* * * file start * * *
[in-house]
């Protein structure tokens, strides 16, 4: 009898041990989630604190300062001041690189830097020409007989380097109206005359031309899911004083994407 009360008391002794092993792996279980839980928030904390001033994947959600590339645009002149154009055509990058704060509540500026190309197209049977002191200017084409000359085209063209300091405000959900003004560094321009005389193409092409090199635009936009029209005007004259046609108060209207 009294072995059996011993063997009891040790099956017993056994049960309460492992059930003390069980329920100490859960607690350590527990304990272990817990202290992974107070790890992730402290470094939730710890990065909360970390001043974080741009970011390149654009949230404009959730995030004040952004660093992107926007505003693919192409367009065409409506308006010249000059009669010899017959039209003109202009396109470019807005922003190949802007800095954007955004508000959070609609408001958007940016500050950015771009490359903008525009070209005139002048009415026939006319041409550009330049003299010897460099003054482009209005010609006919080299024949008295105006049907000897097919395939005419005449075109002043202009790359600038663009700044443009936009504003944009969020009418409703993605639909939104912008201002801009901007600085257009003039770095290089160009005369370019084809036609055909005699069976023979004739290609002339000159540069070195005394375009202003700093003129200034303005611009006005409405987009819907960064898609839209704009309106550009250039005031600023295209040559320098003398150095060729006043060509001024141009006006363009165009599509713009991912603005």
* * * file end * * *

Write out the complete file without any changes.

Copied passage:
[in-house]
């Protein structure tokens, strides 16, 4: 009898041990989630604190300062001041690189830097020409007989380097109206005359031309899911004083994407 009360008391002794092993792996279980839980928030904390001033994947959600590339645009002149154009055509990058704060509540500026190309197209049977002191200017084409000359085209063209300091405000959900003004560094321009005389193409092409090199635009936009029209005007004259046609108060209207 009294072995059996011993063997009891040790099956017993056994049960309460492992059930003390069980329920100490859960607690350590527990304990272990817990202290992974107070790890992730402290470094939730710890990065909360970390001043974080741009970011390149654009949230404009959730995030004040952004660093992107926007505003693919192409367009065409409506308006010249000059009669010899017959039209003109202009396109470019807005922003190949802007800095954007955004508000959070609609408001958007940016500050950015771009490359903008525009070209005139002048009415026939006319041409550009330049003299010897460099003054482009209005010609006919080299024949008295105006049907000897097919395939005419005449075109002043202009790359600038663009700044443009936009504003944009969020009418409703993605639909939104912008201002801009901007600085257009003039770095290089160009005369370019084809036609055909005699069976023979004739290609002339000159540069070195005394375009202003700093003129200034303005611009006005409405987009819907960064898609839209704009309106550009250039005031600023295209040559320098003398150095060729006043060509001024141009006006363009165009599509713009991912603005």